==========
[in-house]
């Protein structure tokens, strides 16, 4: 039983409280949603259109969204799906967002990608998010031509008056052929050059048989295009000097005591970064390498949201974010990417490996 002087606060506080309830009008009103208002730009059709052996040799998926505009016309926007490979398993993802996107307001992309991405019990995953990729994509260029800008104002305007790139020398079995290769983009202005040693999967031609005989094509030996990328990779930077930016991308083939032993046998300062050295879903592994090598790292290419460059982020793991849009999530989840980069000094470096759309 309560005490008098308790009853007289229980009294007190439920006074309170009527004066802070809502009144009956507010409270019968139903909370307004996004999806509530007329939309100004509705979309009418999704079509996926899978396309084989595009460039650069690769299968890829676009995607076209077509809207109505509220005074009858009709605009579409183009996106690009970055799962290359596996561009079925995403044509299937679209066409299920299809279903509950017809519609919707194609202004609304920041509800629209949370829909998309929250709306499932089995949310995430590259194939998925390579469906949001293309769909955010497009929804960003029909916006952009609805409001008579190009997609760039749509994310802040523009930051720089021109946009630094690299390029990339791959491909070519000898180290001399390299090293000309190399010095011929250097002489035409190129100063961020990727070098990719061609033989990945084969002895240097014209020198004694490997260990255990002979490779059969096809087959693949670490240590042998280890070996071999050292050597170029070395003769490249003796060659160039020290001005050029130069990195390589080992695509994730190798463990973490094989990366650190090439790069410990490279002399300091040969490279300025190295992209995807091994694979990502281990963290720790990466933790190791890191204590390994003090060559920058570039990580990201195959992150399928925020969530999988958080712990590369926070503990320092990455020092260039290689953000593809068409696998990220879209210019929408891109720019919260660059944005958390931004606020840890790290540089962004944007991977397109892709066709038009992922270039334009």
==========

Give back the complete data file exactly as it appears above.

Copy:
[in-house]
């Protein structure tokens, strides 16, 4: 039983409280949603259109969204799906967002990608998010031509008056052929050059048989295009000097005591970064390498949201974010990417490996 002087606060506080309830009008009103208002730009059709052996040799998926505009016309926007490979398993993802996107307001992309991405019990995953990729994509260029800008104002305007790139020398079995290769983009202005040693999967031609005989094509030996990328990779930077930016991308083939032993046998300062050295879903592994090598790292290419460059982020793991849009999530989840980069000094470096759309 309560005490008098308790009853007289229980009294007190439920006074309170009527004066802070809502009144009956507010409270019968139903909370307004996004999806509530007329939309100004509705979309009418999704079509996926899978396309084989595009460039650069690769299968890829676009995607076209077509809207109505509220005074009858009709605009579409183009996106690009970055799962290359596996561009079925995403044509299937679209066409299920299809279903509950017809519609919707194609202004609304920041509800629209949370829909998309929250709306499932089995949310995430590259194939998925390579469906949001293309769909955010497009929804960003029909916006952009609805409001008579190009997609760039749509994310802040523009930051720089021109946009630094690299390029990339791959491909070519000898180290001399390299090293000309190399010095011929250097002489035409190129100063961020990727070098990719061609033989990945084969002895240097014209020198004694490997260990255990002979490779059969096809087959693949670490240590042998280890070996071999050292050597170029070395003769490249003796060659160039020290001005050029130069990195390589080992695509994730190798463990973490094989990366650190090439790069410990490279002399300091040969490279300025190295992209995807091994694979990502281990963290720790990466933790190791890191204590390994003090060559920058570039990580990201195959992150399928925020969530999988958080712990590369926070503990320092990455020092260039290689953000593809068409696998990220879209210019929408891109720019919260660059944005958390931004606020840890790290540089962004944007991977397109892709066709038009992922270039334009």